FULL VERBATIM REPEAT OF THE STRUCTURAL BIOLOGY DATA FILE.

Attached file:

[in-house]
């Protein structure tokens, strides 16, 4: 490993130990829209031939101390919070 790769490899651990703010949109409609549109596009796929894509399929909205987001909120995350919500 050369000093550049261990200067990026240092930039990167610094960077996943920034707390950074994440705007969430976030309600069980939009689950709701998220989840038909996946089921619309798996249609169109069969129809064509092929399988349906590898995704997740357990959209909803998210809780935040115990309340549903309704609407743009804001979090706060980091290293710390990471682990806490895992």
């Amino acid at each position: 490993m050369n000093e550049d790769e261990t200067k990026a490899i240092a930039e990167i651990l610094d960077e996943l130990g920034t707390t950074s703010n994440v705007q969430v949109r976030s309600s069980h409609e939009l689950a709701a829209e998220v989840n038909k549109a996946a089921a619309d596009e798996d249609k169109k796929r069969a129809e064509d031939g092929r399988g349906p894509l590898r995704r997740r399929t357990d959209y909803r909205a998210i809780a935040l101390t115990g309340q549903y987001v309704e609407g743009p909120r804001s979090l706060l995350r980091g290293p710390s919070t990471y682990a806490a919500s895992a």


[in-house]
């Protein structure tokens, strides 16, 4: 490993130990829209031939101390919070 790769490899651990703010949109409609549109596009796929894509399929909205987001909120995350919500 050369000093550049261990200067990026240092930039990167610094960077996943920034707390950074994440705007969430976030309600069980939009689950709701998220989840038909996946089921619309798996249609169109069969129809064509092929399988349906590898995704997740357990959209909803998210809780935040115990309340549903309704609407743009804001979090706060980091290293710390990471682990806490895992």
């Amino acid at each position: 490993m050369n000093e550049d790769e261990t200067k990026a490899i240092a930039e990167i651990l610094d960077e996943l130990g920034t707390t950074s703010n994440v705007q969430v949109r976030s309600s069980h409609e939009l689950a709701a829209e998220v989840n038909k549109a996946a089921a619309d596009e798996d249609k169109k796929r069969a129809e064509d031939g092929r399988g349906p894509l590898r995704r997740r399929t357990d959209y909803r909205a998210i809780a935040l101390t115990g309340q549903y987001v309704e609407g743009p909120r804001s979090l706060l995350r980091g290293p710390s919070t990471y682990a806490a919500s895992a």